Cambodia exported a total of 14,561.62 tonnes of peppercorn in the first half of this year, ballooning 398.67 per cent year-on-year, the Ministry of Agriculture, Forestry, and Fisheries reported.
The peppercorn – both geographical indication- (GI) branded Kampot pepper and non-GI cultivars – was shipped to 16 destinations, with Vietnam absorbing the lion’s share at 14,292.49 tonnes, followed far behind by Germany at 160.57 tonnes.
Other notable buyers were India (42 tonnes), France (19.1 tonnes), Taiwan (15 tonnes), Belgium (10.63 tonnes), Poland (7.9 tonnes), the Czech Republic (6.10 tonnes), Japan (2.58 tonnes), the US (1.75 tonnes), South Korea (1.55 tonnes), Sweden (1.29 tonnes), the UK (1.24 tonnes), Canada (0.52 tonnes), Switzerland (0.48 tonnes) and Russia (0.13 tonnes).
Cambodia Pepper and Spice Federation (CPSF) president Mak Ny told The Post on
July 8 that peppercorn demand and prices would start to pick up as yields fall in Vietnam, a leading regional producer and exporter.
“Vietnam will order some from Cambodia to replenish its stockpiles, so pepper prices will improve from this year onwards,” he said, voicing hope that this would inspire disheartened farmers to return to their fields with renewed determination.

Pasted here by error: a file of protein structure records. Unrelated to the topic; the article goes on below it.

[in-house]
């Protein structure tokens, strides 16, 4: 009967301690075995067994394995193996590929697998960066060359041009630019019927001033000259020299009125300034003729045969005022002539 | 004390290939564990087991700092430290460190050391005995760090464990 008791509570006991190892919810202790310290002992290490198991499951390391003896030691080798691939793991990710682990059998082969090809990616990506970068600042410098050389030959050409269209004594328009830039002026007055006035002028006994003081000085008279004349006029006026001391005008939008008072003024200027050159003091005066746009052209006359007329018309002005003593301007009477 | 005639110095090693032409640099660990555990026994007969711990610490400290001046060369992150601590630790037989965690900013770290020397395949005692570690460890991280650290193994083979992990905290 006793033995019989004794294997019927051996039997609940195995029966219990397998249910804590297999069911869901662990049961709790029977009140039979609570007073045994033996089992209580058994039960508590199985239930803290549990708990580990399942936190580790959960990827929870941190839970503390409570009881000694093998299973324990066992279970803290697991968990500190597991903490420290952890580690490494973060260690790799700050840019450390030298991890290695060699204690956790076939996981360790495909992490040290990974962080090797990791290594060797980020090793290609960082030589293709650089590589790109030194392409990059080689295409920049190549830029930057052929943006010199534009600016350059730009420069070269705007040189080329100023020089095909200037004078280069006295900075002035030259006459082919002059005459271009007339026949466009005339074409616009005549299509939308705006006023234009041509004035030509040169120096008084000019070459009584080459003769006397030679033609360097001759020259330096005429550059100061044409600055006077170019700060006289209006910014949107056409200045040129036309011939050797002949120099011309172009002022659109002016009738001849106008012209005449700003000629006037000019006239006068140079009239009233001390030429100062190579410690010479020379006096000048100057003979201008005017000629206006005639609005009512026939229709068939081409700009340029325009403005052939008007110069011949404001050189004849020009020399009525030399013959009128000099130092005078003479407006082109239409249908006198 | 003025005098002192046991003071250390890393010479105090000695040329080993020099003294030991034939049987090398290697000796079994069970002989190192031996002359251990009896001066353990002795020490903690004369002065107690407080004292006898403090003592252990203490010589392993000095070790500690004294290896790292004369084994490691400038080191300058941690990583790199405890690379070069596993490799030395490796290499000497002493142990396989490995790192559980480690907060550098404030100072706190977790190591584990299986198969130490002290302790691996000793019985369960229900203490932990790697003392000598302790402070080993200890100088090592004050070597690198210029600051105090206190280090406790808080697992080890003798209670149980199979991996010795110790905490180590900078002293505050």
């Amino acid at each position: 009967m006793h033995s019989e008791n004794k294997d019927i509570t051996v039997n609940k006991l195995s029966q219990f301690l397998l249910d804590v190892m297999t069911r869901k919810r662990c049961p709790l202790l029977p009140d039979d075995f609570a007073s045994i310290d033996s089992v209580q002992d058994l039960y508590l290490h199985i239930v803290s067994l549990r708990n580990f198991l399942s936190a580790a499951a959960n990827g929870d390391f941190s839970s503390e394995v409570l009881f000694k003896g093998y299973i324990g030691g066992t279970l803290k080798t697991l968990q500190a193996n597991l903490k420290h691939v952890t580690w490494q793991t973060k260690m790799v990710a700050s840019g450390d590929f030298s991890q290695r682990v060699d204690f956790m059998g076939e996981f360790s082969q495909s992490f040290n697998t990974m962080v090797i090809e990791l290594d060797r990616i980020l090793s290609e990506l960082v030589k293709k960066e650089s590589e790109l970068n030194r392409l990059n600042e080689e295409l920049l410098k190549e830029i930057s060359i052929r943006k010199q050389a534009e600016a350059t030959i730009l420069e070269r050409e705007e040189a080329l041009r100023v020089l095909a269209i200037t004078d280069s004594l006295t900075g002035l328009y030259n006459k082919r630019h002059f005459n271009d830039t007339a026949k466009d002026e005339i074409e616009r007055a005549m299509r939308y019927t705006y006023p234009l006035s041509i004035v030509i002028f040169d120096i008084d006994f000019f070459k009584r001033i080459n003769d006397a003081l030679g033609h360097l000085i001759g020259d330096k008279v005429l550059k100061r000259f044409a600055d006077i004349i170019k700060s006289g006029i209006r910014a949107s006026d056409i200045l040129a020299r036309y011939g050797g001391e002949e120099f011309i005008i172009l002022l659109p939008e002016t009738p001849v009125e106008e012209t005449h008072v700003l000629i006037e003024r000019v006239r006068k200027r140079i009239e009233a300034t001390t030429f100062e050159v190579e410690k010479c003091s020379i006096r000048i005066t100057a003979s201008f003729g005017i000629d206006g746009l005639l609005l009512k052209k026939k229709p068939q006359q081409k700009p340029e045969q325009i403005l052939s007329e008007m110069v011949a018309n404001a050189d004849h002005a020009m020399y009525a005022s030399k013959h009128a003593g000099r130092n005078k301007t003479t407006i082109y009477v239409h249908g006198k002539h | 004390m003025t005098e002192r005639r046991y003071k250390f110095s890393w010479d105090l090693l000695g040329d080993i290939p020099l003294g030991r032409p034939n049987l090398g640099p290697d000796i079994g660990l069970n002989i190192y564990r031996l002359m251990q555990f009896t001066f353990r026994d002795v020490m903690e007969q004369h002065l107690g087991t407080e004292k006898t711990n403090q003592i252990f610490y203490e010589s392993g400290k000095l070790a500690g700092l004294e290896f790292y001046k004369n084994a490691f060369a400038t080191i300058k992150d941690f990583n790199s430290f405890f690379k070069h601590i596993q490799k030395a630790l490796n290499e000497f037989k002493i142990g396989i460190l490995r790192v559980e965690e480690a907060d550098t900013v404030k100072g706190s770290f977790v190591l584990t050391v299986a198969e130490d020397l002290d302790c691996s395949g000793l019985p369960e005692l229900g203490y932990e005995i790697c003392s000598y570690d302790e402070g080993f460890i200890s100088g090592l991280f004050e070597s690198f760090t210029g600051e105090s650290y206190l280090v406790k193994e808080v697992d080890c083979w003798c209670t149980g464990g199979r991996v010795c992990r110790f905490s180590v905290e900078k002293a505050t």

Even so, non-GI has logged a remarkable price recovery, to 14,000 riel ($3.50) per kg from 10,000 last year, according to Ny.
“Members of the federation continue to order from farmers as planned, but they are hampered by domestic and international shipping rates, especially ocean freight, which has now tripled,” he said.
The prices of GI Kampot pepper have remained unchanged for over five years – $15 per kg for black pepper, $25 per kg for red pepper and $28 per kg for white pepper, according to Kampot Pepper Promotion Association (KPPA) president Nguon Lay.
In 2020, 70 tonnes of GI Kampot peppercorns were purchased by exports to ship to more than 50 countries, mostly in Europe, he said.
Cambodia exported 4,454,505.33 tonnes of agricultural products in the first half of this year, surging by 84.64 per cent year-on-year, according to Minister of Agriculture, Forestry and Fisheries Veng Sakhon on June 30.
This was 2,041,982.72 tonnes more than the 2,412,522.61 tonnes recorded in January-June 2020, the minister pointed out via Facebook.
Shipped out to 62 countries and territories, the goods were worth more than $2.571 billion, based on exporters’ invoices, he said.
The Kingdom’s main agricultural exports were classified as milled rice, cassava, mangoes, fresh bananas, peppercorn, cashew nuts, corn, soybeans, mung beans, palm oil, tobacco, chilli and assorted vegetables.